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Michigan Provides Enforcement Guidance on State’s “Stay Home, Stay Safe” Executive Order

Governor Gretchen Whitmer’s Executive Order 2020-21—the “Stay Home, Stay Safe” order—and various county emergency orders issued in the wake of the COVID-19 pandemic have raised numerous questions regarding their interpretation and enforcement. State leaders in public health, state directors, and the attorney general have commented upon enforcement or issued orders of their own. This article highlights the existing information about this fast-developing issue.

Pursuant to the Michigan Emergency Management Act, a willful violation of E.O. 2020-21, which was released on March 23, 2020, is a misdemeanor punishable by up to 90 days in jail and/or a $500 fine.

The Michigan Public Health Code authorizes counties to issue their own COVID-19 emergency orders. Many, including the counties of Wayne, Oakland, and Washtenaw, have done just that. The Michigan Department of Health and Human Services (MDHSS) representative can do either or both of the following: (a) issue a citation to anyone believed to be in violation of the order; or (b) petition the circuit court for an injunction to eliminate an imminent danger to public health. The statute provides that a civil penalty of $1,000 for each violation or day that a violation continues may be assessed within 90 days after discovery of the alleged violation (meaning that a violation that occurs in March or April could be cited immediately or potentially not until June or July).

Guidance From the Attorney General on Investigation Potential of E.O. 2020-21

The Michigan attorney general’s guidelines advise local law enforcement authorities on how to investigate and address alleged violations of E.O. 2020-21. This includes guidance for local authorities when ascertaining if a business is operating in violation of the executive order. In summary, the attorney general directs local authorities to follow these steps:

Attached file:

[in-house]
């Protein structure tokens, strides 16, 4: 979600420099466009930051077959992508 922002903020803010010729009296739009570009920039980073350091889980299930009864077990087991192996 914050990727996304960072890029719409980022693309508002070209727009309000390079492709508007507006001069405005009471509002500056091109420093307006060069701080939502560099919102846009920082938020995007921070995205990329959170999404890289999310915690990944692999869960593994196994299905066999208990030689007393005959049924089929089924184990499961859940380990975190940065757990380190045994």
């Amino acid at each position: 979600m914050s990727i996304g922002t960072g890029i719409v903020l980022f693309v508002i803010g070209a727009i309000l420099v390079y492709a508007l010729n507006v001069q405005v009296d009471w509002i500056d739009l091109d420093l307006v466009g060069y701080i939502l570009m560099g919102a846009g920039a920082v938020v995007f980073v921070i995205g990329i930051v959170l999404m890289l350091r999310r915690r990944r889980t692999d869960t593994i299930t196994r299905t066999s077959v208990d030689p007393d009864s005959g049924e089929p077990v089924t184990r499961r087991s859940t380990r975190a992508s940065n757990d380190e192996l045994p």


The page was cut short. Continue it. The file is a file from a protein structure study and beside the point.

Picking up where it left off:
1. “Determine if complaint alleges activity that, if true, could be a violation. Note: Being required to work is not, in and of itself, a violation (e.g. working in a critical infrastructure setting may be permissible).”
  2. If the complaint is facially valid, visit the site to confirm activity is taking place. This often should include a dialogue with the business owner or other person with authority.
  3. Discuss with the person in authority the justification for operating under E.O. 2020-21 and request this person to be specific as to what provision of E.O. 2020-21 allows the business to remain functioning with in-person work.
  4. If the officer determines a violation is happening, explain the scope of E.O. 2020-21 and request that the conduct be terminated.
  5. If the person with authority refuses to comply and the violation is clear, the officer could either: (a) cite the owner or person with authority under the statute, or (b) present a report to the appropriate prosecuting official for review.
  6. The prosecuting official may either: (a) send the business a formal warning letter prior to initiating a criminal case; or (b) proceed to initiate a criminal case without a warning letter.
  7. If the prosecuting official is unable to proceed with the case, the Attorney General may review it.”

The Public Health Department’s Emergency Order and Enforcement Powers

Consistent with the Public Health Code, on April 2, 2020, MDHHS Director Robert Gordon issued an emergency ordersetting a civil penalty of up to $1,000 and a process for referral to licensing agencies for violations of E.O. 2020-21, as well as the orders placing temporary restrictions on the use of places of public accommodation (E.O. 2020-20) and a temporary prohibition on large assemblages and events (E.O. 2020-11). Criminal penalties for violation will remain an option for prosecutors. Places of religious worship are exempt.

In addition to investigating compliance with their own county orders, the MDHHS order specifically authorizes county health departments to carry out and enforce the terms of various executive orders. Chiefs of police, sheriffs, and other local law enforcement leaders are specifically authorized to investigate potential violations of E.O. 2020-11, E.O. 2020-20, and E.O. 2020-21. Law enforcement may coordinate as necessary with the local health department and enforce the MDHHS order within their jurisdiction.